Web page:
The word for today is “Synecdoche”, a figure of speech in which the part represents the whole, e.g., “Hired hand” for the services of the whole man. Become aware of synecdoche in your own life. It may be that a smaller issues is disguising a larger and deeper issue.
Figure 20
The reading is sections 6 and 7 from Chapter VI of Volume One. The task for the week is to meditate on Figure 20, as suggested in the text. In the meantime, you can use the gnosis mailing list or comments to post insights from the meditations during the week if you like.

Exterior man. Exterior man has not even entered on the exoteric path and is living spiritually in the scrubland or outback. I don’t like the translation of “brousse” as wilderness, since wilderness has a different, and more positive, meaning in the Bible. I will reserve any commentary on these sections until after the next meeting.

Meeting Notes for 19 Aug 2014

The task this week is to deliberately place yourself in a situation that you know will be uncomfortable (but NOT dangerous) for you in some way. You can then use that deliberately created internal friction as a trigger for self-awareness. (In lieu of that, you can continue with any previous task.

The point that is being emphasized is that initiation is at this stage concerned with the development of a strong and healthy emotional center, rather than the accumulations of doctrines. For examples, you can refer to this description of initiations as the conquering of the four elements … not that I am suggesting these particular exercises at this time.

Qualifications for Initiation

The reading was from Section (5) of Chapter VI of Book One of Gnosis by Boris Mouravieff. Here we are introduced to two new centers: the higher intellectual center and the higher emotional center. As transcendent, they work perfectly and, unlike the lower centers, are unaffected by the turmoil of everyday life. However, we remain oblivious to their influences for the most part. By regulating and balancing the lower centers, a permanent tie with the higher centers can be established.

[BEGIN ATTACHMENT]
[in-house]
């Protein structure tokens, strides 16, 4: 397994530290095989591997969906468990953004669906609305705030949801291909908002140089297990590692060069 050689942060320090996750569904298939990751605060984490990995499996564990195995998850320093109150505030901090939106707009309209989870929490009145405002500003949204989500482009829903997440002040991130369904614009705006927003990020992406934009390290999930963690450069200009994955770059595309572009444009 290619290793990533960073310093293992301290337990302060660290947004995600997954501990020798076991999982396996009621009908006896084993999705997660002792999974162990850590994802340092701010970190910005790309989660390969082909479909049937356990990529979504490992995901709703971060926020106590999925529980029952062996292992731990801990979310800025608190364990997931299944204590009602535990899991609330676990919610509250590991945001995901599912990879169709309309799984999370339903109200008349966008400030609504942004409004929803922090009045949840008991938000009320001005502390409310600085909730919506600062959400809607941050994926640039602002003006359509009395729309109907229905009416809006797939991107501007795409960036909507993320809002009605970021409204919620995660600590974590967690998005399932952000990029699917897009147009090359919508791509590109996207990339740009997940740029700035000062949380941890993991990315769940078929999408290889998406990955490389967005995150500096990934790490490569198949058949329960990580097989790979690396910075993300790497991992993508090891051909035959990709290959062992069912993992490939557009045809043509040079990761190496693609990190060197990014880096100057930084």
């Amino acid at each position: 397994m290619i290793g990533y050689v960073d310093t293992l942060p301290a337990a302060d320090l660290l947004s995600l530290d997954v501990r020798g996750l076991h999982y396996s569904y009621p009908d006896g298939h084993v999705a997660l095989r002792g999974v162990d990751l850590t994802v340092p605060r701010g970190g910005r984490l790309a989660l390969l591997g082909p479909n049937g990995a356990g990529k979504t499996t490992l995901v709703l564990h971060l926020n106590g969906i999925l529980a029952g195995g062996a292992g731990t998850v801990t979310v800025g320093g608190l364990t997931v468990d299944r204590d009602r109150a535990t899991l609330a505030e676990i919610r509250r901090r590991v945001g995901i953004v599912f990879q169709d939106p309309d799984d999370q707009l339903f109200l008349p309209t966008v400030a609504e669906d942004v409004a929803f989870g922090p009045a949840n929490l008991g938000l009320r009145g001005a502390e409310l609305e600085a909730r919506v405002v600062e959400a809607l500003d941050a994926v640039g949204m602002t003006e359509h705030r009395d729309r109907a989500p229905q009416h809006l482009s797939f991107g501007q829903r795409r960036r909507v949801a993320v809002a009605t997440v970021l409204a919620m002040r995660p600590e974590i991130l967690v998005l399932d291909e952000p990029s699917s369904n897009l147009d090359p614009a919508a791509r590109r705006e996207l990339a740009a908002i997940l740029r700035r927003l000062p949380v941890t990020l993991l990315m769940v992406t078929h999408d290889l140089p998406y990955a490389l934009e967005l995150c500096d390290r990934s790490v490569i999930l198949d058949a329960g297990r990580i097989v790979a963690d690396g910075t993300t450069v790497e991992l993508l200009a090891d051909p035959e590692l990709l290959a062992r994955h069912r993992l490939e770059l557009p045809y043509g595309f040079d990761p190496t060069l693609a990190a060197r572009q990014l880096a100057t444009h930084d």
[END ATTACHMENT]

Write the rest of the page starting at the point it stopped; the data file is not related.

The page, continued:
Hence, that is the ultimate goal of the various exercises. The exterior man is stuck in the lower centers and believes that reason is the only tool and hence falls into the errors of positivism, materialism, scientism, etc. He fails to see that a change in the level of being is also required. As we have seen, this is a major theme also in Valentin Tomberg, Hermann Keyserling, and Julius Evola.

The higher emotional center issues from the spark of the Son and the higher intellectual center from the spark of the Holy Spirit. The complements Valentin Tomberg’s Meditations on the Tarot. As the soul life becomes balanced and quiet, then it becomes possible for the Holy Spirit to appear and the second birth of initiation.

Mouravieff introduces a new level of pure consciousness above the consciousness of the real I. This is the level of the universal I. Readers can relate this to other Traditions.

Gabriel Derjavine was a Russian poet renowned for his pithy sayings.

I ordered a collection of Mouravieff’s essays in French. If I find anything of interest, I will make it available.

For more information, please see Achieving Gnosis in Practice.

Achieving Gnosis in Practice

Everyone reading Gornahoor is aware of Guenon’s belief that the West lost its Tradition with the dispersion of the Templars. On the other hand, we need to counterbalance that with Tomberg’s claim:

All through the Middle Ages right on down to the present, an unbroken stream of occult tradition has flowed in the West. This occult tradition has branched out and taken many directions yet all show a certain relation to each other. One branch of this tradition, the one pre-eminently characteristic of Western occult tradition, is the occult stream which usually calls itself Templar.

We alluded to this continuing tradition in The Russian Idea. What is occult is by definition hidden, and least it is hidden to those who do not know how to see it. There are two reasons:

  1. It is couched in sometimes obscure symbolism